The teaching of history vs. barbarism

One of the defining characteristics of civilization is a commitment to understanding and learning from history. One hopes that this process will make it possible for real social progress to occur over time. But those who want to use history as a tool to advance their own interests actually work against civilization and promote the cause of barbarism:

Teachers [in the UK] are dropping controversial subjects such as the Holocaust and the Crusades from history lessons because they do not want to cause offence to children from certain races or religions, a report claims.

The report, produced with funding from the Department for Education, said that where teachers and staff avoided emotive and controversial history, their motives were generally well intentioned.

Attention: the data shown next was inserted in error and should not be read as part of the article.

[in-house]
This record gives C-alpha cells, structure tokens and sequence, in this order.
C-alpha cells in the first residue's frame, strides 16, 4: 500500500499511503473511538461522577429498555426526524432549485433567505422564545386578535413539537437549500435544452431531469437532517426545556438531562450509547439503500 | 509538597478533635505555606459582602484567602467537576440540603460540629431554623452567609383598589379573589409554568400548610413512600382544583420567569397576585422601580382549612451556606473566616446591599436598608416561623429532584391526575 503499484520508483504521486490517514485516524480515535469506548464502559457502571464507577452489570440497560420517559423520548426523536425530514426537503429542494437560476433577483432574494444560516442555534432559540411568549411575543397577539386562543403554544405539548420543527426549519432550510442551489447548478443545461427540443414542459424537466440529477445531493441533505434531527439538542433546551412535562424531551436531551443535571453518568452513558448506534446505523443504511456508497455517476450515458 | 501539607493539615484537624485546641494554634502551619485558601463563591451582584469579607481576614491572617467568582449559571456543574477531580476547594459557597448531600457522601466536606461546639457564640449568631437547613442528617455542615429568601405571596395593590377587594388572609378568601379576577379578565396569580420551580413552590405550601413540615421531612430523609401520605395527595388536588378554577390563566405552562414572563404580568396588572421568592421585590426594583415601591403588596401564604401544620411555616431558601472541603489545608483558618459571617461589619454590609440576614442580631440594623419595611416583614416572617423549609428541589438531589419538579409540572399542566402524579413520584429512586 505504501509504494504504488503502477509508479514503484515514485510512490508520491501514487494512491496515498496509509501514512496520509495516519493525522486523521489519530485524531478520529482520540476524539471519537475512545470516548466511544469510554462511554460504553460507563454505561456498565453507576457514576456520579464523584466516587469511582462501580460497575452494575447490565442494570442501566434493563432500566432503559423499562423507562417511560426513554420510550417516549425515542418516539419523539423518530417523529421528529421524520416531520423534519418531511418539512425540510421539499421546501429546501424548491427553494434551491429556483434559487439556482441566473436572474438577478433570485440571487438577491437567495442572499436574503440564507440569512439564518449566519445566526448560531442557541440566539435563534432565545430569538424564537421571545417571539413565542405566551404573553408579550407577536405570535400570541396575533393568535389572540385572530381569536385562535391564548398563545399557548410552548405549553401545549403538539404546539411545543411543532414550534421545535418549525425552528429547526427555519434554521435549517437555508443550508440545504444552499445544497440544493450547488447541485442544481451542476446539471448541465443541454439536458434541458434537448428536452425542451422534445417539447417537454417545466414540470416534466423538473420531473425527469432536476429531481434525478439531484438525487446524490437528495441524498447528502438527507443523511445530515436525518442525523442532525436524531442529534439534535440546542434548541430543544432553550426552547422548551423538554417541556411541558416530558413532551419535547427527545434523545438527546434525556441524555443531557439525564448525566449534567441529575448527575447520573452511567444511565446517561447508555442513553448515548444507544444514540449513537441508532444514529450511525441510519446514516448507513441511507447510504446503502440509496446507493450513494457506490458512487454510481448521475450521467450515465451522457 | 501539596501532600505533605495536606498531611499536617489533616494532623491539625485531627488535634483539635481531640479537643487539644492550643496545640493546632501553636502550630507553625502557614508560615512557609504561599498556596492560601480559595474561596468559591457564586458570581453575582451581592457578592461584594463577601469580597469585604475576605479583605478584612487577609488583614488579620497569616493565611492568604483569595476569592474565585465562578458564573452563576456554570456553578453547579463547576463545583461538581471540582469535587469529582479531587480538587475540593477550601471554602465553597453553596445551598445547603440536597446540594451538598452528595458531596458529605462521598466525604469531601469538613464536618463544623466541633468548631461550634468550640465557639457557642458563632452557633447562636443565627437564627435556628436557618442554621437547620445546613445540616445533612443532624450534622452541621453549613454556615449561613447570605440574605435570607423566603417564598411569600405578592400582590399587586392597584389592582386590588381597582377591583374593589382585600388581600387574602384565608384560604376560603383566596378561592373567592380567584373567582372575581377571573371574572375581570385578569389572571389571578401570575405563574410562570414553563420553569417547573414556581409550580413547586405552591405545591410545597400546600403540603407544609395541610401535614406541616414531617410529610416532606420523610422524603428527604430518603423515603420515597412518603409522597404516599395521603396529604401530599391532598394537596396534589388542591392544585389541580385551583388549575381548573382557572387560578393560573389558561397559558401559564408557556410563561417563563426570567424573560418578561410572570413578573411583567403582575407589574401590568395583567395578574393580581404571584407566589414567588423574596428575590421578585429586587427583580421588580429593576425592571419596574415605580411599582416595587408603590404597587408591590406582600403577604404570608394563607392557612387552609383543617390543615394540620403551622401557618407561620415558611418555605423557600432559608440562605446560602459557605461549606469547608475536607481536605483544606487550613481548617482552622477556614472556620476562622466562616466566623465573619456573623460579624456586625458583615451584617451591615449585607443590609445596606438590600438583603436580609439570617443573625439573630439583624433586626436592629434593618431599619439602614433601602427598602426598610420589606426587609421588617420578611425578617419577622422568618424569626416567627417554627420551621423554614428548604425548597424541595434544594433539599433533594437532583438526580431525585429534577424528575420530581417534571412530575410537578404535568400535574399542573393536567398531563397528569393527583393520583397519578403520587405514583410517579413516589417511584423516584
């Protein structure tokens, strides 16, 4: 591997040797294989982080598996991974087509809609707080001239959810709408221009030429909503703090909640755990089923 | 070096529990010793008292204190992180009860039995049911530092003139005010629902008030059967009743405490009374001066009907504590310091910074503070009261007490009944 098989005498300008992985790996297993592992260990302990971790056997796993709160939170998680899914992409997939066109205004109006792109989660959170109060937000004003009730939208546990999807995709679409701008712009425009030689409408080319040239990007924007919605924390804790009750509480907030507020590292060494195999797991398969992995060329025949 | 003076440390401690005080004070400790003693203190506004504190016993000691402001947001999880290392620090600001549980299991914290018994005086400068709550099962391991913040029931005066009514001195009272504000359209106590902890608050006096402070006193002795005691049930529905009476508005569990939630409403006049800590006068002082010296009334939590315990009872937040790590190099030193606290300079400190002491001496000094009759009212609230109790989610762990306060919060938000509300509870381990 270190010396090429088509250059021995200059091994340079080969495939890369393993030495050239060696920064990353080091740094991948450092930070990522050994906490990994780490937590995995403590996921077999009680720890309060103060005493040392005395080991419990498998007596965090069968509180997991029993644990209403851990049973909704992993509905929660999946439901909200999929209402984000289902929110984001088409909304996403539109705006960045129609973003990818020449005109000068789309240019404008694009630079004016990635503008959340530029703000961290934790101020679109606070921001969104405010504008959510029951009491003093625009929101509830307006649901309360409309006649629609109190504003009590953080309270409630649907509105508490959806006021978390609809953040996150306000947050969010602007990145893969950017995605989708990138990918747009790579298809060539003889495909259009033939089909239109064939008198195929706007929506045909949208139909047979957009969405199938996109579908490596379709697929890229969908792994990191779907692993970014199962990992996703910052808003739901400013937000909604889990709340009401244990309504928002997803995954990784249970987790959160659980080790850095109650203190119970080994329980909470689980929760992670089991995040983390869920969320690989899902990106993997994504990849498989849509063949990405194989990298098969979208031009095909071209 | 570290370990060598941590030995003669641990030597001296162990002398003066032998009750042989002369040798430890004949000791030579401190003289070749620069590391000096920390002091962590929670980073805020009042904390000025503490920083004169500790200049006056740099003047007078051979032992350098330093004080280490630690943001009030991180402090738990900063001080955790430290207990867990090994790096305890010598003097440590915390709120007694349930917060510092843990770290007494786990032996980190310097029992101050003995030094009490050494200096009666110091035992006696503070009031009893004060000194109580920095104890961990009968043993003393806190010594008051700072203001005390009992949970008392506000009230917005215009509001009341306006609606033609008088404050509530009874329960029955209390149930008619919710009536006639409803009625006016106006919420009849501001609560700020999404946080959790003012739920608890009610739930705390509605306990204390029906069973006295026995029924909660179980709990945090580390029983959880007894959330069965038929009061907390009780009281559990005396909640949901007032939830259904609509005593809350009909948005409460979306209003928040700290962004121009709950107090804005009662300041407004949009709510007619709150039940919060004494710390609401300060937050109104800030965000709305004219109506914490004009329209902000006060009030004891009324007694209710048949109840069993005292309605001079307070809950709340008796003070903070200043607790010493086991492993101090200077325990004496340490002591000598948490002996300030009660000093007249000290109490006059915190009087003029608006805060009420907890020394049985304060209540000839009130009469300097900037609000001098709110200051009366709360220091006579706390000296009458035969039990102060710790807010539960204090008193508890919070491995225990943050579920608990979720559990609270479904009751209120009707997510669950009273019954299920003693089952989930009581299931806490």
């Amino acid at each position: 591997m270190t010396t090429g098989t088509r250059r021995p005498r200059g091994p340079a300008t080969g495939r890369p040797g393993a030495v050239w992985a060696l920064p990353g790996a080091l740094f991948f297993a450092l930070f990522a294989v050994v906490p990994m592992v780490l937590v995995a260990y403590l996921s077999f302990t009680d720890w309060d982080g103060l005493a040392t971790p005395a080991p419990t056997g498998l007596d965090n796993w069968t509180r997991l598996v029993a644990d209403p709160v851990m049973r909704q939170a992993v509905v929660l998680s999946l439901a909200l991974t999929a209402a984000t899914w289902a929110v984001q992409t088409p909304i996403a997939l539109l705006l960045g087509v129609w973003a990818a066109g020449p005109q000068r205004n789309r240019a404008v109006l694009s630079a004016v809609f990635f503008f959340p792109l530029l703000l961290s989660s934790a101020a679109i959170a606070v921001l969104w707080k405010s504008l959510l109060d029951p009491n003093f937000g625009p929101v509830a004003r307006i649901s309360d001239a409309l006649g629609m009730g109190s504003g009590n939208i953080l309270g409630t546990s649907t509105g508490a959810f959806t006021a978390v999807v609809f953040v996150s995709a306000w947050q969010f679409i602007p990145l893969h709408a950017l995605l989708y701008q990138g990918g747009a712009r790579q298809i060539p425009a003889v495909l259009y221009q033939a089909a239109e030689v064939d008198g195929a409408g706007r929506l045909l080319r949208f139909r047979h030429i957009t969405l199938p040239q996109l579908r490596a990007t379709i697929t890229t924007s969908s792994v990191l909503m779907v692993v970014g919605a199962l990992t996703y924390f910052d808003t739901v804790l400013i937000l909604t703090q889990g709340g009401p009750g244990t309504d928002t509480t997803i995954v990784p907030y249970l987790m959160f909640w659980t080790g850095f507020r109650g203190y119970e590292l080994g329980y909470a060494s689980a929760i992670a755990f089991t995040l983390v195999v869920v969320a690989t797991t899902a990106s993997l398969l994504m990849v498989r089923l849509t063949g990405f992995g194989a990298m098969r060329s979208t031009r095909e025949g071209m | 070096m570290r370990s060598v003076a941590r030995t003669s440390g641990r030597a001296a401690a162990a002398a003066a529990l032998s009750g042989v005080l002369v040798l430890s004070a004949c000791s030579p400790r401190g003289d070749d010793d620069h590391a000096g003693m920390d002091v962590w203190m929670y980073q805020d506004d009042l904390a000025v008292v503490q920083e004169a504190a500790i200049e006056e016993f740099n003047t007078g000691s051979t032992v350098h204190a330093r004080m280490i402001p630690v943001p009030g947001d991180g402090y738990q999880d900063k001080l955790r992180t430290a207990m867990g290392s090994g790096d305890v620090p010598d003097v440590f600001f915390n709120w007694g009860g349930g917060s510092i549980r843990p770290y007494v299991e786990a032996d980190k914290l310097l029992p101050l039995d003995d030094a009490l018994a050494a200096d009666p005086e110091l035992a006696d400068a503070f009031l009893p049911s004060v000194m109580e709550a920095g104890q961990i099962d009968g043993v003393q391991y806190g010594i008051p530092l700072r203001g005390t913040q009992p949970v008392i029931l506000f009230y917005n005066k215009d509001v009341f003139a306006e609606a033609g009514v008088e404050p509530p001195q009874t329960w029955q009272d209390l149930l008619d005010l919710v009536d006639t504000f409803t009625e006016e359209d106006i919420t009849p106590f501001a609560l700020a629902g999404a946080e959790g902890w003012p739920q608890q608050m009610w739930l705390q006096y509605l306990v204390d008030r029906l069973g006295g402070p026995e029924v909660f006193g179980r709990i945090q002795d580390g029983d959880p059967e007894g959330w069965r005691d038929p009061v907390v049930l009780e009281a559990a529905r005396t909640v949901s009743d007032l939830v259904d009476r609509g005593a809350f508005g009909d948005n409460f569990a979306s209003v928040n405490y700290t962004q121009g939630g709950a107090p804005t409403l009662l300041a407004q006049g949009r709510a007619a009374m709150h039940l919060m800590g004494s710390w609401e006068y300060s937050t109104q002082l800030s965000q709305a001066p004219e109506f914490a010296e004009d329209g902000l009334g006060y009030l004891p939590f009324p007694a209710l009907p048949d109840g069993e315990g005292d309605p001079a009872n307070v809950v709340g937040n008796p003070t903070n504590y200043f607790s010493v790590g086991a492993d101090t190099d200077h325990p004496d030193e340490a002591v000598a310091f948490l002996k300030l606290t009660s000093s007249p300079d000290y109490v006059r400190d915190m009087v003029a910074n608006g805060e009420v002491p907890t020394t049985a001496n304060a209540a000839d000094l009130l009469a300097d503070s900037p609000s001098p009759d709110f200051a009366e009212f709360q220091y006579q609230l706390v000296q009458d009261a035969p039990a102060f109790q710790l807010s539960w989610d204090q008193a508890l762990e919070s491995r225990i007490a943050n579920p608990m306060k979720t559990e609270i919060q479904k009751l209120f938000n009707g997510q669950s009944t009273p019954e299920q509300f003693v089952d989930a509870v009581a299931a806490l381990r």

“Staff may wish to avoid causing offence or appearing insensitive to individuals or groups in their classes. In particular settings, teachers of history are unwilling to challenge highly contentious or charged versions of history in which pupils are steeped at home, in their community or in a place of worship,” it concluded. [my emphasis] — Times Online (UK)

Pay attention to the last paragraph, whose implication is the following: history teachers are simply afraid to talk about these subjects because they face retaliation from Muslims who insist on their right to teach their children, for example, that the Holocaust was invented by the Jews.

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